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With the outbreak of the Sino-Japanese War in 1894, Japan embarked on a policy of territorial expansion that would claim Taiwan and Korea, among others.
Assimilation policies led to a significant body of literature written in Japanese by colonial writers by the 1930s.
After its unconditional surrender in 1945, Japan abruptly receded to a nation-state, establishing its present-day borders.
Following Korea's liberation, Korean was labeled the national language of the Korean people, and Japanese-language texts were purged from the Korean literary canon.
At the same time, these texts were also excluded from the Japanese literary canon, which was reconfigured along national, rather than imperial, borders. In Colonizing Language, Christina Yi investigates how linguistic nationalism and national identity intersect in the formation of modern literary canons through an examination of Japanese-language cultural production by Korean and Japanese writers from the 1930s through the 1950s, analyzing how key texts were produced, received, and circulated during the rise and fall of the Japanese empire.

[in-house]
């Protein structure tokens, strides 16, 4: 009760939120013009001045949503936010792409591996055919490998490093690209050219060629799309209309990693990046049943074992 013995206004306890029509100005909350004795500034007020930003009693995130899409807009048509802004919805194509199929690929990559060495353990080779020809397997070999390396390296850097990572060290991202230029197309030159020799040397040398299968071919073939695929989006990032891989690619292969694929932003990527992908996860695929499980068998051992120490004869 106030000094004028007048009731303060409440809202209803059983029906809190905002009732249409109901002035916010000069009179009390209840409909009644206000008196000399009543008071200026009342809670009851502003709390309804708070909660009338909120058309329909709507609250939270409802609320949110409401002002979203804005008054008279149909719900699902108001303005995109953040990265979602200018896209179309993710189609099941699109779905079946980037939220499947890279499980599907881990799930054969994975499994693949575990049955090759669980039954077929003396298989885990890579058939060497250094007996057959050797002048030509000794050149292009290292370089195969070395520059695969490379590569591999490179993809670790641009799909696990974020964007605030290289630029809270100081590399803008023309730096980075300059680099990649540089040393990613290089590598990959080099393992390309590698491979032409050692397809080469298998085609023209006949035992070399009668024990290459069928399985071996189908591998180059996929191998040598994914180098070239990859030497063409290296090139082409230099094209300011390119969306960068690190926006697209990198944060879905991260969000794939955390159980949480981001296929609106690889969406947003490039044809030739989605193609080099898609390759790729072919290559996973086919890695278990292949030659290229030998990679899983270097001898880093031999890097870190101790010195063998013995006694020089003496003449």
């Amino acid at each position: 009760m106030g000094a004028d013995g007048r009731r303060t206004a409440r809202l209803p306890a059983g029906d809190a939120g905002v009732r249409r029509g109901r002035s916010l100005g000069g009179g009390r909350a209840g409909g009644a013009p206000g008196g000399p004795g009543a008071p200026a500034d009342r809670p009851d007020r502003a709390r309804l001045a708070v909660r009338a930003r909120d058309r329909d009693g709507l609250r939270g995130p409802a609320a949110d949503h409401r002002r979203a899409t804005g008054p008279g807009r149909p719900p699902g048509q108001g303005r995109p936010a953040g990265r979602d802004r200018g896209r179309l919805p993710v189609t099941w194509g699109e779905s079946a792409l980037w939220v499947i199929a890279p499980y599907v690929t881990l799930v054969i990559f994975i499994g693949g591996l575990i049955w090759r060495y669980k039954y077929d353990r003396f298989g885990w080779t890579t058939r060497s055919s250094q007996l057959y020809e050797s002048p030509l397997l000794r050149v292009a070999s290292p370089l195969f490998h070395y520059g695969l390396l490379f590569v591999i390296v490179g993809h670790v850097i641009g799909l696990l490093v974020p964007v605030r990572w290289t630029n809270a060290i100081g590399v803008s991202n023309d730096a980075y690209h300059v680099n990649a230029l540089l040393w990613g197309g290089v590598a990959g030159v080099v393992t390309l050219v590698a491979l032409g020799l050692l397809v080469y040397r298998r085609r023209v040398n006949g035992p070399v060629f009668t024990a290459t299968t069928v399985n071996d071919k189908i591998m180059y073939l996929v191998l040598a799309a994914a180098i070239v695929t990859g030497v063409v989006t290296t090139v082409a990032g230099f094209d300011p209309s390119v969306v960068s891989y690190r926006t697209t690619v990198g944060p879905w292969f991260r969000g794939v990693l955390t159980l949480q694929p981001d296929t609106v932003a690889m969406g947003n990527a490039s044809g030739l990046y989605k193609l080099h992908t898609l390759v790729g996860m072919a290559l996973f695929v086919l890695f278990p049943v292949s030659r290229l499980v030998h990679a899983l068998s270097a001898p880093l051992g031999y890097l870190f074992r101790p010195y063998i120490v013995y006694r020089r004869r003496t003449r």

She considers a range of Japanese-language writings by Korean colonial subjects published in the 1930s and early 1940s and then traces how postwar reconstructions of ethnolinguistic nationality contributed to the creation of new literary canons in Japan and Korea, with a particular focus on writers from the Korean diasporic community in Japan.
Drawing upon fiction, essays, film, literary criticism, and more, Yi challenges conventional understandings of national literature by showing how Japanese language ideology shaped colonial histories and the postcolonial present in East Asia. A Center for Korean Research Book
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